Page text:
Study exploring relationship satisfaction and ways to improve it (2011)
29 March 2012
Given the prevalence of relationship breakdown, and the unequivocal association with poor outcomes, ways in which to improve relationship satisfaction are of great importance. Derived from in-depth interviews with 112 individuals in a couple relationship, this study aims to explore and understand different beliefs and perceived capabilities toward improving couple relationships.
Adopting an iterative, holistic approach to the thematic analysis, the findings initially emerged through people describing their current level of relationship satisfaction. By placing people’s meanings and interpretations within their own realities of their relationship “state,” participants were further distinguished by whether they held a more “developmental” or “nondevelopmental” relationship perspective. Relative to those with a “nondevelopmental” perspective, the “developmental” group perceived relationship change as positive, believed they had control to alter the course of their relationship for the better, recognized the importance of the relationship future, and saw the potential benefits of formal relationship support.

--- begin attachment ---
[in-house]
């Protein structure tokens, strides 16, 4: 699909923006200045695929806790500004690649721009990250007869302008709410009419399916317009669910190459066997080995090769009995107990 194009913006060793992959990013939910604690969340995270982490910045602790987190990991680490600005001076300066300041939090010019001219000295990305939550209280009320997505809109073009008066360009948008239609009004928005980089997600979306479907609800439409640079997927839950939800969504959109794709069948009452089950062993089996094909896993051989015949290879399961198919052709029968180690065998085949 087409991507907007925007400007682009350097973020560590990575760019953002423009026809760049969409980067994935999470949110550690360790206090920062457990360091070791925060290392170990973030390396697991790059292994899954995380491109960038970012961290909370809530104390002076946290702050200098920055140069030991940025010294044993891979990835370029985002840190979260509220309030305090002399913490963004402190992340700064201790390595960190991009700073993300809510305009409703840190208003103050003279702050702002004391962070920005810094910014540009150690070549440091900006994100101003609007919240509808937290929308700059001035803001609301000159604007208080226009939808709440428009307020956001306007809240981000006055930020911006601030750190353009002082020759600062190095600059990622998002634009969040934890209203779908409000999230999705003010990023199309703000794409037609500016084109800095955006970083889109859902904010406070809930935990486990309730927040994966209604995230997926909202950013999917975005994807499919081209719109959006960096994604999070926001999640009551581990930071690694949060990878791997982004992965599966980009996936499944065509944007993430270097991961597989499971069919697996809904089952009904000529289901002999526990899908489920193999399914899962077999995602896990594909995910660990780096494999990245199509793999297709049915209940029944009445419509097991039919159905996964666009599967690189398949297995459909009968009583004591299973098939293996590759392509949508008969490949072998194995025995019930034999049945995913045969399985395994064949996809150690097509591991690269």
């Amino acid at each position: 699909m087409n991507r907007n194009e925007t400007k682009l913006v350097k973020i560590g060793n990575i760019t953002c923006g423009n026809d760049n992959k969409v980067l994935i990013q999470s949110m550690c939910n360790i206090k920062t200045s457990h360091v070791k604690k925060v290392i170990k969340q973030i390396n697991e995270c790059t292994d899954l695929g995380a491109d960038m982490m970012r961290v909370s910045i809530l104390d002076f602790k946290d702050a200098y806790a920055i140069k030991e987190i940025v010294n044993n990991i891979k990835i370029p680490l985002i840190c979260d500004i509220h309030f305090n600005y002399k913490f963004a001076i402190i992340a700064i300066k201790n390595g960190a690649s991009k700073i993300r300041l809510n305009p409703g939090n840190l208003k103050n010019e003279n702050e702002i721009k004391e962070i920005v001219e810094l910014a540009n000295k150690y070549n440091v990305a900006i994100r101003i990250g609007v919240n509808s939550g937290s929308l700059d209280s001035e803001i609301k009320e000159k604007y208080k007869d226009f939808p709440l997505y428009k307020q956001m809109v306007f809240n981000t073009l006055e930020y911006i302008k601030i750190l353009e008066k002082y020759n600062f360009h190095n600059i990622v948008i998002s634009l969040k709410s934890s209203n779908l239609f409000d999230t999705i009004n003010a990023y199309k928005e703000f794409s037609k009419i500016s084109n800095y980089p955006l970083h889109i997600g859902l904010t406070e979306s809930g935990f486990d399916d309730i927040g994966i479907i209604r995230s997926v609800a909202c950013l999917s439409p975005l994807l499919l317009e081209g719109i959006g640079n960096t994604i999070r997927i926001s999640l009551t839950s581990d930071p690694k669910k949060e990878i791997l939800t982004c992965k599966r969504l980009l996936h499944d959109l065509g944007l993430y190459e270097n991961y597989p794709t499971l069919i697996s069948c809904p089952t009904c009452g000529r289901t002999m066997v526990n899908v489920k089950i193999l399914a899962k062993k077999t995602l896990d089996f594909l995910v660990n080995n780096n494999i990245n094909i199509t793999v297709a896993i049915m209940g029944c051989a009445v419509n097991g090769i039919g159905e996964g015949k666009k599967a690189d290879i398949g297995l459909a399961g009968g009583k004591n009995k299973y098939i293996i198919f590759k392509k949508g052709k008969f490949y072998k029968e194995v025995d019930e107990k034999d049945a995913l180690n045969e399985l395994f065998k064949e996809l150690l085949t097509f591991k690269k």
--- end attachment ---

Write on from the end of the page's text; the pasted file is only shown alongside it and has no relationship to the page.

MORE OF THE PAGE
The “developmental” group was more motivated to address relationship improvement and was aware of what made their own relationship endure. While contextualizing the research within its limitations and alongside previous research, the implications are centered on fostering a more “developmental” perspective by increasing knowledge and awareness about relationships, through a universal early intervention approach.